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William K. Black, author of The Best Way to Rob a Bank is to Own One, teaches economics and law at the University of Missouri Kansas City (UMKC). He was the Executive Director of the Institute for Fraud Prevention from 2005-2007. He has taught previously at the LBJ School of Public Affairs at the University of Texas at Austin and at Santa Clara University, where he was also the distinguished scholar in residence for insurance law and a visiting scholar at the Markkula Center for Applied Ethics.

Black was litigation director of the Federal Home Loan Bank Board, deputy director of the FSLIC, SVP and general counsel of the Federal Home Loan Bank of San Francisco, and senior deputy chief counsel, Office of Thrift Supervision. He was deputy director of the National Commission on Financial Institution Reform, Recovery and Enforcement.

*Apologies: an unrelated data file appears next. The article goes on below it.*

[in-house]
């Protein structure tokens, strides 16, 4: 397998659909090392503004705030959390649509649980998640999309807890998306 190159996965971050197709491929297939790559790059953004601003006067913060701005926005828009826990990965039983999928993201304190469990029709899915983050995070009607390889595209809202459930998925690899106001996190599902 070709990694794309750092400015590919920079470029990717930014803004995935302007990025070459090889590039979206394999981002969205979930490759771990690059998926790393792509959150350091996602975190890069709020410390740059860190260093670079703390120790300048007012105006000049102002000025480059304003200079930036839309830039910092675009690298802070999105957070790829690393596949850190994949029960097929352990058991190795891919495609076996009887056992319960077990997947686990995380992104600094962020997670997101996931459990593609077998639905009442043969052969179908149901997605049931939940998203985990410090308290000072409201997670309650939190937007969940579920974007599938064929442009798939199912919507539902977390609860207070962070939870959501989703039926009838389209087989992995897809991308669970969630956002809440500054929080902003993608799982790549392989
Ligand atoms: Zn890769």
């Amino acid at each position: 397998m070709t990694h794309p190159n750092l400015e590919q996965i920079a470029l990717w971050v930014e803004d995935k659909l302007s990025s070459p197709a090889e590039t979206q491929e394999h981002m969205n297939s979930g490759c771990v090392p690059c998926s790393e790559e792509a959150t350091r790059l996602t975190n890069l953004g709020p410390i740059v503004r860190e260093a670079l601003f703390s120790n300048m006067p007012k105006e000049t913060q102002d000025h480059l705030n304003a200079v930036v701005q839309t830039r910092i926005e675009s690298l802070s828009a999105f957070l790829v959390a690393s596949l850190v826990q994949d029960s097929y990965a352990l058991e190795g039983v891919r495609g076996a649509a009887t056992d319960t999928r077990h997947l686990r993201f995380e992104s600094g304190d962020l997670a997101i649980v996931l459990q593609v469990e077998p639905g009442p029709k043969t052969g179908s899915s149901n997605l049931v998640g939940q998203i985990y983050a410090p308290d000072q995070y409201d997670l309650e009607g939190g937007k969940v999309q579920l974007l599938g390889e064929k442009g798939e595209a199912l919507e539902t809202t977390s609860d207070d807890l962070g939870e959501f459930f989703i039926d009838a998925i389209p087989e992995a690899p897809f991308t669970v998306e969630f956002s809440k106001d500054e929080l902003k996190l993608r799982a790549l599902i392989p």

Black developed the concept of "control fraud" frauds in which the CEO or head of state uses the entity as a "weapon." Control frauds cause greater financial losses than all other forms of property crime combined. He recently helped the World Bank develop anti-corruption initiatives and served as an expert for OFHEO in its enforcement action against Fannie Mae's former senior management.